Plaskett slams qualified immunity for ‘modern-day Ku Klux Klan’ police
U.S. Del. Stacey Plaskett joins a growing number of Democrats pushing back against attempts to compromise on the legal protection for law enforcement officials
As members of Congress mull over what they can do legislatively to address the spate of police-involved shootings of Black and brown Americans, a legal immunity that presently protects law enforcement officers (and other government officials) from civil lawsuits is becoming a hot-button issue.
U.S. Congresswoman Stacey Plaskett, who serves as a delegate for the U.S. Virgin Islands, recently described the legal protection known as qualified immunity as a “hood” for bad cops who she described as a “modern-day Klu Klux Klan.”
“Qualified immunity has in many instances become the hood for bad police officers to, in fact, act as modern-day Ku Klux Klan members against Black and Brown people in this country. And it has got to stop,” Plaskett told CNN on Saturday.
“The most conservative members of the Supreme Court say that Congress needs to do something about qualified immunity. And we cannot shirk our responsibility to victims and Americans at large because we are afraid of the unions, or talking points, or those on the right who have used the blue wall as a shield against American justice.”
Democrats and Republicans in Washington are currently trying to determine if they can compromise on a police reform bill that holds officers accountable for bad policing without curbing qualified immunity. Democrats in the U.S. House have already passed the George Floyd Justice in Policing Act of 2020, which would limit qualified immunity as a defense to liability in a private civil suit against a law enforcement officer or state correctional officer.
The bill, however, has yet to be picked up for a vote in the U.S. Senate and is not expected to be passed in the upper chamber of Congress without the necessary support of at least 10 Republicans. A companion bill introduced last year in the Senate was co-authored by Sen. Cory Booker (D-N.J.) and then-Senator Kamala Harris.
But a compromise bill that was introduced by Republican Sen. Tim Scott of South Carolina would block Democrats’ attempt to limit or end qualified immunity. For some Democrats like Congresswoman Plaskett, not curbing the legal protection for law enforcement officers is a point of contention.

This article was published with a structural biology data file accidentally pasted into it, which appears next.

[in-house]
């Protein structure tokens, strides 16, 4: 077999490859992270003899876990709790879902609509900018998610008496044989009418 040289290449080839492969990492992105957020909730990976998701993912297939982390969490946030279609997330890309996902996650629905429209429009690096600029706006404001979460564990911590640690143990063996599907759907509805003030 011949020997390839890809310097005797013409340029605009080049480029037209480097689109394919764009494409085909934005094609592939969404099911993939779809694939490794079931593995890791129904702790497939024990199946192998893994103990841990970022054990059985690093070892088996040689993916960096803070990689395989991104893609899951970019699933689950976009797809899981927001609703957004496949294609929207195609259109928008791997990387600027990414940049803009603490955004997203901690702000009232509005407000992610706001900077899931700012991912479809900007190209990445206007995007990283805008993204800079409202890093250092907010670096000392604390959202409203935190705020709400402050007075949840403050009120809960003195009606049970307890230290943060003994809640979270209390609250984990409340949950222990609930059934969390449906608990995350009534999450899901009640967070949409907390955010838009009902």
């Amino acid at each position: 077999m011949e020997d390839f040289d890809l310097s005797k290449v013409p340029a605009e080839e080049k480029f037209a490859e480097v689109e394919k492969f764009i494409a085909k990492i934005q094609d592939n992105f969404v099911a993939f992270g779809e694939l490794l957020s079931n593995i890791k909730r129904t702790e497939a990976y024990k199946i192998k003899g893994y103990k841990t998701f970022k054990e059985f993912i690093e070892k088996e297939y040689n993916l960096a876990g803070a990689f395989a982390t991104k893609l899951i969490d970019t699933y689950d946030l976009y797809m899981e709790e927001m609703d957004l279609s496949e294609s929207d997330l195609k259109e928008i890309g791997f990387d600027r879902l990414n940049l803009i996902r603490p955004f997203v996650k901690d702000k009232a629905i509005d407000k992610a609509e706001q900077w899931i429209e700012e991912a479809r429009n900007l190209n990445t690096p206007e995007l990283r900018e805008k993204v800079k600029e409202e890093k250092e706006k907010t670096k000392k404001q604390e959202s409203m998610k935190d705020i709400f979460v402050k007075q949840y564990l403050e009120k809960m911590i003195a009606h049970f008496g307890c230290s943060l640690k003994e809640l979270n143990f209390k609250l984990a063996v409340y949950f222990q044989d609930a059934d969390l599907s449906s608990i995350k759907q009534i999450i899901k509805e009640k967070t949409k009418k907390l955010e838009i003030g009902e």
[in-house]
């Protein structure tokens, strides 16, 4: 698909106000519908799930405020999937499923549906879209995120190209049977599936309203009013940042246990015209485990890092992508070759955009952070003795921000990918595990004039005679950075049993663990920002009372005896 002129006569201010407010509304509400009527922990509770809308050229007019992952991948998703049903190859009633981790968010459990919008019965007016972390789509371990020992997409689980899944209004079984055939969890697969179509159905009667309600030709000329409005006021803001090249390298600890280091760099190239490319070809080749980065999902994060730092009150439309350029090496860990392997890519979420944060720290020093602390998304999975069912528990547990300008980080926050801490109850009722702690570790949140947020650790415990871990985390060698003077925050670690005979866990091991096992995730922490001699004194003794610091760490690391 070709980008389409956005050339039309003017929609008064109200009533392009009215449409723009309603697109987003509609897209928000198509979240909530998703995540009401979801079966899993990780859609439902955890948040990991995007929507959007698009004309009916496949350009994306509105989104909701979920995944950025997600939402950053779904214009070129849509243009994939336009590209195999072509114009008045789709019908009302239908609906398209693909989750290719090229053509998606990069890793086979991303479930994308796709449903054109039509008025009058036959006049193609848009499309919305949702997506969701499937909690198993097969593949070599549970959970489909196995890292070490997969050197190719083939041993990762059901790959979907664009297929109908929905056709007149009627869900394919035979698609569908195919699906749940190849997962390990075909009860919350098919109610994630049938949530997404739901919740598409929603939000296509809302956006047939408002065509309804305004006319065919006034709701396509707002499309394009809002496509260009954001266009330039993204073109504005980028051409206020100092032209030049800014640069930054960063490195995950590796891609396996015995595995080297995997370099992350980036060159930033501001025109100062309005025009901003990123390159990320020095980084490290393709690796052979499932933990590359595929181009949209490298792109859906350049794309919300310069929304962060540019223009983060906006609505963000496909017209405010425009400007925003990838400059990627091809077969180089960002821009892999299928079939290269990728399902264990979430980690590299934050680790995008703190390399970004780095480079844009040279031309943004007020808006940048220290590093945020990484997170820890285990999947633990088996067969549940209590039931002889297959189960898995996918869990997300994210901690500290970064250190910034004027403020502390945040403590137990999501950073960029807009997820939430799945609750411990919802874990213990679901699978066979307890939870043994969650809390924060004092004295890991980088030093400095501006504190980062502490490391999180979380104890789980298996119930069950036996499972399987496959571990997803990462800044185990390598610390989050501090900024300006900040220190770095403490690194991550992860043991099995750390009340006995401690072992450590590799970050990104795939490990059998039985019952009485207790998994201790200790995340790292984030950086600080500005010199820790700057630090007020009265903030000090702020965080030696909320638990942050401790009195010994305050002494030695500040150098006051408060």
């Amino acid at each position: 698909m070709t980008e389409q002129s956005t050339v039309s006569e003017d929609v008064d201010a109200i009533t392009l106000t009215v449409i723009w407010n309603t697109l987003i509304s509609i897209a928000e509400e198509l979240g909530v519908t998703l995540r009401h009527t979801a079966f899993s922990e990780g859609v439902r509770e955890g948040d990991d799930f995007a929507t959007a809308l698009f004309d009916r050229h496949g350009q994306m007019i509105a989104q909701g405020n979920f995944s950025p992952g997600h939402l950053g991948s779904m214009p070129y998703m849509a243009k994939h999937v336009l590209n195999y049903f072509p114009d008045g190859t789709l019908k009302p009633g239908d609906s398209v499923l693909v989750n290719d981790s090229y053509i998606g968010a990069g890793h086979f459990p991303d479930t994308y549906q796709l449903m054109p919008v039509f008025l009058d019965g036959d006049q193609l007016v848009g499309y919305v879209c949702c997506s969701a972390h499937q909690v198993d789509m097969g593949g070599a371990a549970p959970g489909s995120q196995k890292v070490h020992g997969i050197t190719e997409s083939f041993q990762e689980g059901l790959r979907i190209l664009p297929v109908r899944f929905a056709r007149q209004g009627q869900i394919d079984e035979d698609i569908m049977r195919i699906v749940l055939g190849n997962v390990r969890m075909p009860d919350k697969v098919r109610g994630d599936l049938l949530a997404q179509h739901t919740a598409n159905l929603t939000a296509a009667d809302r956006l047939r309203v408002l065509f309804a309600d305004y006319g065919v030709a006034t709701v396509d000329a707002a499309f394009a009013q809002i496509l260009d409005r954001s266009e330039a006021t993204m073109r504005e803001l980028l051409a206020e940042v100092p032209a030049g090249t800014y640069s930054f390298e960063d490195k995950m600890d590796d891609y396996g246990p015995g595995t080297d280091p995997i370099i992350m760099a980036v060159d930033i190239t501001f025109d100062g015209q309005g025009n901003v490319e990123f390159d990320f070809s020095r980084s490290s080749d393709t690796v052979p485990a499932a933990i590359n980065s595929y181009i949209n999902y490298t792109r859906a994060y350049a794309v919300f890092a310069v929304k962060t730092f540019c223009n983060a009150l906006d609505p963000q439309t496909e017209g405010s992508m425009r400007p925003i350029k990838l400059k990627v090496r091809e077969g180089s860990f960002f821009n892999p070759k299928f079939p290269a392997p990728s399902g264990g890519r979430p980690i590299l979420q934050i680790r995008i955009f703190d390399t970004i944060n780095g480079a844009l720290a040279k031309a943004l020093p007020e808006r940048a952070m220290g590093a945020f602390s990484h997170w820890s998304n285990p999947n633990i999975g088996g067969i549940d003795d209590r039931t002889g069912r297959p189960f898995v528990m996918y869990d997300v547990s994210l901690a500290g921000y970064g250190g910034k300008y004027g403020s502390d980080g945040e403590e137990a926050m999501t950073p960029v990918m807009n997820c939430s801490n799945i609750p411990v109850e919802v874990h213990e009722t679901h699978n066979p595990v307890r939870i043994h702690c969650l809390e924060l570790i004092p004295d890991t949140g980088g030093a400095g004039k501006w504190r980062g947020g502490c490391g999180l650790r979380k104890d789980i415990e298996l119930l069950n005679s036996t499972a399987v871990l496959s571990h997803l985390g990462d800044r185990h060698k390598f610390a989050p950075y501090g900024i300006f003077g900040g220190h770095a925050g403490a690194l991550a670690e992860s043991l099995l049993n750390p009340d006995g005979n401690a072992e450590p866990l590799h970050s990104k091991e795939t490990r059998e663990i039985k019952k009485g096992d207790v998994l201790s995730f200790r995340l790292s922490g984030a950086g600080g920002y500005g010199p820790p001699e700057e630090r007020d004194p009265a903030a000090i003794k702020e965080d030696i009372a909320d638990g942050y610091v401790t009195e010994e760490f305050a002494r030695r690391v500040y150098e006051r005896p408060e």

Progressive freshman Democratic Congresswoman Cori Bush, who served as an activist in St. Louis, Missouri before being elected to the U.S. House, told CNN on Sunday that she is unwilling to support any compromise bill that keeps qualified immunity intact.
“The safety net shouldn’t be there,” Bush told Abby Phillip on Inside Politics. “Where are all of the special protections for nursing and for other people in other positions that do very dangerous work?””
“We compromise on so much. You know, we compromise, we die. We compromise, we die,” Bush added. “I didn’t come to Congress to compromise on what could keep us alive. … If you don’t hurt people, if you don’t kill people, if you are just and fair in your work, then do you need the qualified immunity anyway?”
Since the day former Minneapolis police officer Derek Chauvin was found guilty in the murder of George Floyd, there have been a handful of police shootings including Isaiah Brown, who is currently fighting for his life after a Virginia deputy shot him multiple times after reportedly mistaking a cordless house phone for a gun.
Additionally, Andrew Brown Jr. was reportedly shot in the head by an officer in Elizabeth City, North Carolina on April 21 after trying to serve a warrant. While police have not said whether or not Brown was armed during the encounter, his family has maintained that he was unarmed.
More widely covered by national press, Ma’Khia Bryant, 16, was fatally by a Columbus, Ohio officer during a fight with others outside her foster home. Video footage appeared to show Bryant with a knife in her hand as she lunged toward a female civilian. The justification of that shooting has been heavily debated about whether or not deadly use of force was necessary.
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